Intro/StatsPikes Pk (14115')
Via Barr Trail/Bottomless Pit/North Ridge
21 miles RT, 7800' gain
December 17, 2011
My quest for trying new routes on Pikes continues, but some day it may no longer be in my back yard. The forecast was looking exquisite and I wanted to get some altitude in, so Pikes was the ticket. I haven't been above treeline a whole lot this fall, so this would be a stiff test of some 7800' vertical, the last 3000 feet of which is off trail. The north ridge has been on my to do list for awhile as I have wrapped around it many times to climb the Y couloir in the spring. It starts out very steeply from Bottomless Pit, then mellows out before it ends up at a headwall connecting to the northeast ridge. I got a decent shot of it from Rumdoodle Ridge across the pit last fall and its mystery intrigued me. Would it go?
The north ridge left of center:
Will it Go?
I took the last available free parking spot below the Cog station on Ruxton at 6570' right below the incline. I toyed with going up the incline, but I would have plenty of steeps to deal with later! I set off at 6:10am up Barr Trail and it was warm enough to shed the gloves and hat very early. There were only a few incline diehards running down the trail this early. It always nice to catch the light show above the city on Barr.
I kept the pace pretty mellow as it was going to be a LONG day. I guessed it would take me at least 7 hours to summit, depending on how much trail breaking was to be had on the Bottomless Pit trail and how much routefinding the north ridge entailed. The trail was snowpacked above French Creek, but as always it is well traveled. I hit Barr Camp in a bit under 3 hours and enjoyed a long break inside talking with the new caretaker Mary. She said there were no guests last night or today! There was only one couple making there way to the top via the trail on a glorious Dec day. A fat bunny outside the windows at Barr was begging for some food. Looks like he's ready for the winter!
In my rush to leave in the morning, I forgot my wallet. That means no donuts and pizza on the summit, no halfway ride down the cog, and only 1 Gatorade bottle. I filtered some water at Barr Camp and chugged a liter there as it would be a long haul to the summit off just 1 liter. The trail was well packed as expected to the cutoff for Bottomless Pit. Today was my lucky day as there was an old track to Bottomless Pit! That saved some time as it was way easier than it is in the spring when sidehilling postholing is the norm. I lost the tracks as the trees thinned when the trail wraps around to the north side of the mountain. From here, I just headed straight up to get out of the wallowing in the trees ASAP. The wallowing in rotten north facing snow was tough, but it only lasted about 10 minutes. I was glad I left the snowshoes behind though, as the postholing wasn't sustained enough to need them. This meant a lot more sidehilling on scree that I anticipated ahead!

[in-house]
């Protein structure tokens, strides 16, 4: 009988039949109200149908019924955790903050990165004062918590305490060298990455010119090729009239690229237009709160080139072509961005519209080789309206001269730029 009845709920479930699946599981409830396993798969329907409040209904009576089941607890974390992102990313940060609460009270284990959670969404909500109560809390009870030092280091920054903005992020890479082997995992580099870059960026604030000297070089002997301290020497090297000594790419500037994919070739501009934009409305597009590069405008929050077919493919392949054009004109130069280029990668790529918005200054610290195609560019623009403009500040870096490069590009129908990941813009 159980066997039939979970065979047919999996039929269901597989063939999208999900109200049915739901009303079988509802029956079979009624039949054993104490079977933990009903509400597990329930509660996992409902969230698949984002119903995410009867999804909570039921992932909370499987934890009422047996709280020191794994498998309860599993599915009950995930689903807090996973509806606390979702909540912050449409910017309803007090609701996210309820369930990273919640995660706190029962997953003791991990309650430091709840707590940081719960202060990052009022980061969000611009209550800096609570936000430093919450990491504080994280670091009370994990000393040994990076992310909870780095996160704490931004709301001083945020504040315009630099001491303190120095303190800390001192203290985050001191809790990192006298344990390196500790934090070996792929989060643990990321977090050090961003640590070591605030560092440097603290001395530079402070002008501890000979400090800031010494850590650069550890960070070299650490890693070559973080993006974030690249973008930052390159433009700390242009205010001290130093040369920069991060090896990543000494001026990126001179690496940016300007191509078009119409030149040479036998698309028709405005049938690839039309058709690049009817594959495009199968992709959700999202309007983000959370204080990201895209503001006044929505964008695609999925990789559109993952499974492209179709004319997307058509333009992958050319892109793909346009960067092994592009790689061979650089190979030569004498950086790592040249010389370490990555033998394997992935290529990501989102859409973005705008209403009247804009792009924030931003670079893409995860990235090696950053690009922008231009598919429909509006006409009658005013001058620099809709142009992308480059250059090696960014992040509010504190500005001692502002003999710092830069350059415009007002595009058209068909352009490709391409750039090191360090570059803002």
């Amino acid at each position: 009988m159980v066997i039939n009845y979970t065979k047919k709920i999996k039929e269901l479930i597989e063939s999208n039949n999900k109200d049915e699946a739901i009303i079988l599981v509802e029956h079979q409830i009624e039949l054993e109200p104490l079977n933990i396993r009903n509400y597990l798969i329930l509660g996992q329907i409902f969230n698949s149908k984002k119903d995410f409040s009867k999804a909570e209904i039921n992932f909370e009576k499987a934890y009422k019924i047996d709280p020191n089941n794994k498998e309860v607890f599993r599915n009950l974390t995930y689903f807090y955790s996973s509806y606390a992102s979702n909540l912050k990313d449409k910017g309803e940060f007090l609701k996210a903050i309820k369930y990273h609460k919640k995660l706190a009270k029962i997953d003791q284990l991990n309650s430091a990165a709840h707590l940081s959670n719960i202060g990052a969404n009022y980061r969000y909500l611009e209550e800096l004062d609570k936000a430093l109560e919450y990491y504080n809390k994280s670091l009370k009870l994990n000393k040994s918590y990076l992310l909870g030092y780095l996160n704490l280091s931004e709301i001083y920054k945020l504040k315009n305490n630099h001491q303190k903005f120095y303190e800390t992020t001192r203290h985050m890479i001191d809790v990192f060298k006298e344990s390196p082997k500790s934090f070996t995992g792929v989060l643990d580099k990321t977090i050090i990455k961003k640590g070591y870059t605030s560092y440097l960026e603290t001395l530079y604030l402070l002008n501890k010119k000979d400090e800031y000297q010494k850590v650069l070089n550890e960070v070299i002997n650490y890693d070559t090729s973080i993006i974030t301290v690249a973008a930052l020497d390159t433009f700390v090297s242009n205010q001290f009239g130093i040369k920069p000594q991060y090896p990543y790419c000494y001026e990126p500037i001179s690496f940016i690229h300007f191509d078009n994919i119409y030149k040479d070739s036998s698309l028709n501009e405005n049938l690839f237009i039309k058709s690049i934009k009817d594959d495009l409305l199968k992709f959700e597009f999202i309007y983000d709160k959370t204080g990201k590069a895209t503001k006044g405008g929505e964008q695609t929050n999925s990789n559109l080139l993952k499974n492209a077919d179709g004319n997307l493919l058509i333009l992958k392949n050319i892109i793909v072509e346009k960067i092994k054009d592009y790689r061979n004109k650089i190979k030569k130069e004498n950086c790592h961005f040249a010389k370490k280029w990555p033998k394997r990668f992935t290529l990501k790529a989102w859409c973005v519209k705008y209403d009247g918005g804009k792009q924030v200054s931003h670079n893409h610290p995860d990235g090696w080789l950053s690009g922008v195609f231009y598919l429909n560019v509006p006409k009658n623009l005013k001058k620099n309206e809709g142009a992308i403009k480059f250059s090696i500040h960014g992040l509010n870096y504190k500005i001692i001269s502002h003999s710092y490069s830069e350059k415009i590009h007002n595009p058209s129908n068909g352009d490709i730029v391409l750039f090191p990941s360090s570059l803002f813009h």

Ken Nolan would be proud:
I busted out of the trees at around 11400', but now I had to deal with sidehilling on steep scree. I guess it's better than postholing in the trees. The ascending traverse to the north ridge was tedious with minor cliff bands, small couloirs, and kitty litter scree to deal with. I got my axe out for one shallow couloir that I crossed and left it out until the headwall. The north ridge can be accessed directly from Bottomless Pit, but a steep headwall must be passed. I countered across the n.e. slopes and didn't hit the ridge proper until about 12600'.
Lots of weaving around traversing the n.e. slopes of Pikes:
The ridge is easy until you get to the headwall, and I really couldn't tell if it went or not until I got closer. I noticed a notch splitting the headwall, with lower angle terrain below. The other option was traverse way left below the slabs and intersect the n.e. ridge way lower. That would take a lot of time though. I decided to go to the notch in hopes that the top was indeed along the n.e. ridge.
The north face:
Does it go?
As I got closer, it was clear that it wouldn't be harder than 3rd class, but was this the only difficulties? Not quite. The slabs got steeper and there was going to be some sustained 4th class climbing over some big air to gain the ridge. The rule of thumb for me solo here was to not climb anything I couldn't downclimb since I had a big pack on and was wearing slogging Salomon boots, not ideal for an airy scramble. I scanned the slabs and tried a few ways, but the consequences were beyond my risk level. I looked at a low 5th class option that looked like a possibility. I gave it a shot, but backed off before committing the crux move because the holds just weren't there. I considered it for about 10 minutes, but it just wasn't worth the risk. I slowly downclimbed over some huge exposure.
Doesn't look too bad, huh?
Looking down from the top of the crux that I bypassed. Whoa!
I found a narrow but solid and dry ledge to the left that led to a much safer 4th class climb to the top of the buttress where easy terrain awaited. I contoured over to the n.e. ridge, cresting it around 13900 feet. I was totally gassed and finally tripped my way through the boulders in the middle of the parking lot to the true summit, arriving at 2:20. The last train hadn't left yet, but I had no money. I snacked inside for 20 minutes and hit the parking lot in hopes of catching someone leaving for a ride down. No such luck, so time to hit the Baker Direct undisclosed to the internet route down! Let's just say it was steep and knee jarring, offset somewhat by the snow. I hit the truck a bit after 6pm. Heck of a tour of Pikes!